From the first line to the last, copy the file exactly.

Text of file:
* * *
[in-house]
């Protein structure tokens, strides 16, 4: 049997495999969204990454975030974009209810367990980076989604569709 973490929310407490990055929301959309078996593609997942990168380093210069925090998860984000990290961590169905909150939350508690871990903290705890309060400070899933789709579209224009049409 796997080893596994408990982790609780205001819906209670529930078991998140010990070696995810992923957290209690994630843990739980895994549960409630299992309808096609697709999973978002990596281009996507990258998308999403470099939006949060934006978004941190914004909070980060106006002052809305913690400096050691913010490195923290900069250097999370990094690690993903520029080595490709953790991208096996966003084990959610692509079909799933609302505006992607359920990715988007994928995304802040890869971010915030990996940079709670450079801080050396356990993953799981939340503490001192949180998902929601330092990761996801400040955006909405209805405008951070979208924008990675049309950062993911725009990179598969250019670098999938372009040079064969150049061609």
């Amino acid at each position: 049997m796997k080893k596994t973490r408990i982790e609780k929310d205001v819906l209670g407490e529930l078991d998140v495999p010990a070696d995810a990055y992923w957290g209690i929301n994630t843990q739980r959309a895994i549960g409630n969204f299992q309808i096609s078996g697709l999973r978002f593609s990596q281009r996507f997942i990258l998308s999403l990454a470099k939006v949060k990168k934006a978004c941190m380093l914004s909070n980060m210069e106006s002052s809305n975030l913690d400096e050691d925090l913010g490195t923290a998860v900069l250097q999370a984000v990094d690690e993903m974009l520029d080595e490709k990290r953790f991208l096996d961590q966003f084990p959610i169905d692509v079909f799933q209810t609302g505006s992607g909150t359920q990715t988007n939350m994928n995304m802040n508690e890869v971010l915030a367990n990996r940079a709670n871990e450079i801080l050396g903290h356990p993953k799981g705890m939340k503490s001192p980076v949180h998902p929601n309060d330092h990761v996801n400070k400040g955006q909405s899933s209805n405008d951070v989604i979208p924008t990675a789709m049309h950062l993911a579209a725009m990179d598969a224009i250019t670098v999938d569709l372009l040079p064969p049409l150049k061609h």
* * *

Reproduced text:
[in-house]
């Protein structure tokens, strides 16, 4: 049997495999969204990454975030974009209810367990980076989604569709 973490929310407490990055929301959309078996593609997942990168380093210069925090998860984000990290961590169905909150939350508690871990903290705890309060400070899933789709579209224009049409 796997080893596994408990982790609780205001819906209670529930078991998140010990070696995810992923957290209690994630843990739980895994549960409630299992309808096609697709999973978002990596281009996507990258998308999403470099939006949060934006978004941190914004909070980060106006002052809305913690400096050691913010490195923290900069250097999370990094690690993903520029080595490709953790991208096996966003084990959610692509079909799933609302505006992607359920990715988007994928995304802040890869971010915030990996940079709670450079801080050396356990993953799981939340503490001192949180998902929601330092990761996801400040955006909405209805405008951070979208924008990675049309950062993911725009990179598969250019670098999938372009040079064969150049061609």
């Amino acid at each position: 049997m796997k080893k596994t973490r408990i982790e609780k929310d205001v819906l209670g407490e529930l078991d998140v495999p010990a070696d995810a990055y992923w957290g209690i929301n994630t843990q739980r959309a895994i549960g409630n969204f299992q309808i096609s078996g697709l999973r978002f593609s990596q281009r996507f997942i990258l998308s999403l990454a470099k939006v949060k990168k934006a978004c941190m380093l914004s909070n980060m210069e106006s002052s809305n975030l913690d400096e050691d925090l913010g490195t923290a998860v900069l250097q999370a984000v990094d690690e993903m974009l520029d080595e490709k990290r953790f991208l096996d961590q966003f084990p959610i169905d692509v079909f799933q209810t609302g505006s992607g909150t359920q990715t988007n939350m994928n995304m802040n508690e890869v971010l915030a367990n990996r940079a709670n871990e450079i801080l050396g903290h356990p993953k799981g705890m939340k503490s001192p980076v949180h998902p929601n309060d330092h990761v996801n400070k400040g955006q909405s899933s209805n405008d951070v989604i979208p924008t990675a789709m049309h950062l993911a579209a725009m990179d598969a224009i250019t670098v999938d569709l372009l040079p064969p049409l150049k061609h």